And Keith Paylo, vice president of student affairs for Point Park University, says his university has also developed new and fun ways to engage students.
“Our first big event of the year — we’ve had 400 students at it — called Pioneer Pub, is meant to start the year off with alcohol education. It’s about making sure students, especially new freshmen, understand how much you can drink — how many beers or shots does it take to get drunk — because they’ve never been exposed to that.”
Paylo says it’s important for students to receive a well-rounded education that includes developing social skills and understanding the dangers of alcohol and drug abuse.
“Our younger generation seems to be exposed to a lot of things in high school, but the freedom’s not there — mom and dad are still around,” says Paylo. “So like any other college or university when the parental guidance is away, we feel an obligation to explain to students there’s a responsible way to do this and an irresponsible way. Education is also outside of the classroom, and that’s key to us.”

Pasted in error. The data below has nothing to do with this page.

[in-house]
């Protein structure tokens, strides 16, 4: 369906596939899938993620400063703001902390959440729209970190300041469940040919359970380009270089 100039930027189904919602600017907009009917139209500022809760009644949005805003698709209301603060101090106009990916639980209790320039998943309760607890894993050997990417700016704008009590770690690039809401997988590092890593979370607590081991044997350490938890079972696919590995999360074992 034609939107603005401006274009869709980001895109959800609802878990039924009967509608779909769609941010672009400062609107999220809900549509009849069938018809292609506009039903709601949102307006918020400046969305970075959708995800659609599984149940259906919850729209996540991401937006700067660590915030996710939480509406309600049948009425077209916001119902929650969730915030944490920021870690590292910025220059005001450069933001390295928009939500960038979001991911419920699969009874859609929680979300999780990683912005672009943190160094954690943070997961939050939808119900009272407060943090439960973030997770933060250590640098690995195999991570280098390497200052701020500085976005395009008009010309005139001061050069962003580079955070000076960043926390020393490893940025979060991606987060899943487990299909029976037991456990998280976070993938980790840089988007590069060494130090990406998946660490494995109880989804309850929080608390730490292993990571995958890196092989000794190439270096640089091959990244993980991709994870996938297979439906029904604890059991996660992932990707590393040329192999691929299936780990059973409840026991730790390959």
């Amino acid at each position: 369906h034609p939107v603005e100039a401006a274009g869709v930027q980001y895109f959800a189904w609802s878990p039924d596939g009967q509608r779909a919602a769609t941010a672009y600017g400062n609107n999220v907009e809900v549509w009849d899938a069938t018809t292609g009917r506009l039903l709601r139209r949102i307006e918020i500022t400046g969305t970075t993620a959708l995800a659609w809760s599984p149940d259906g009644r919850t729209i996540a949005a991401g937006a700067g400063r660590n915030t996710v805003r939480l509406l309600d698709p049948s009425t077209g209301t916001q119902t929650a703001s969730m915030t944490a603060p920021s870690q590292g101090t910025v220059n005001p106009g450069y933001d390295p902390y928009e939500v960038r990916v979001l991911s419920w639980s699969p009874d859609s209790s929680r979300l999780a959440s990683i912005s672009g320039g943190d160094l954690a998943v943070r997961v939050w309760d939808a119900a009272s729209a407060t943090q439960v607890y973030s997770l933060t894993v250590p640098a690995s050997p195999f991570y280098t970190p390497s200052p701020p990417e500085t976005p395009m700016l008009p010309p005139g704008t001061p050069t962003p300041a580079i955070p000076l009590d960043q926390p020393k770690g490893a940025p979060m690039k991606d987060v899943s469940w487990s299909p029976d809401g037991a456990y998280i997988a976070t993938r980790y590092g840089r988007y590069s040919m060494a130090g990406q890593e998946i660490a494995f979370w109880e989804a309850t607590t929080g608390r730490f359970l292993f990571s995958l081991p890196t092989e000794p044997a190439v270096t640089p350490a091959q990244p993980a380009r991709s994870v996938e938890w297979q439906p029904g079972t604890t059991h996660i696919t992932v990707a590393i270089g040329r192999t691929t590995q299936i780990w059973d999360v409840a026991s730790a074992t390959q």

Even for those under the legal drinking age, Paylo says a “just say no” approach isn’t realistic because it leaves students at risk.
“They don’t understand the dangers of binge-drinking,” Paylo says. “We can’t just say we know students are going to drink underage. So our goal is, if it’s going to happen, at least we should educate students on the best way to do it. It’s not that we say they should. We do remind them that it’s illegal to do that. But it’s irresponsible to believe that’s going to stop students.”
At the University of Pittsburgh, college administrators are using technology to ensure that students drink responsibly. A team at Pitt, lead by Dr. Brian Suffoletto, recently developed PantherTRAC, a text-message-based intervention system.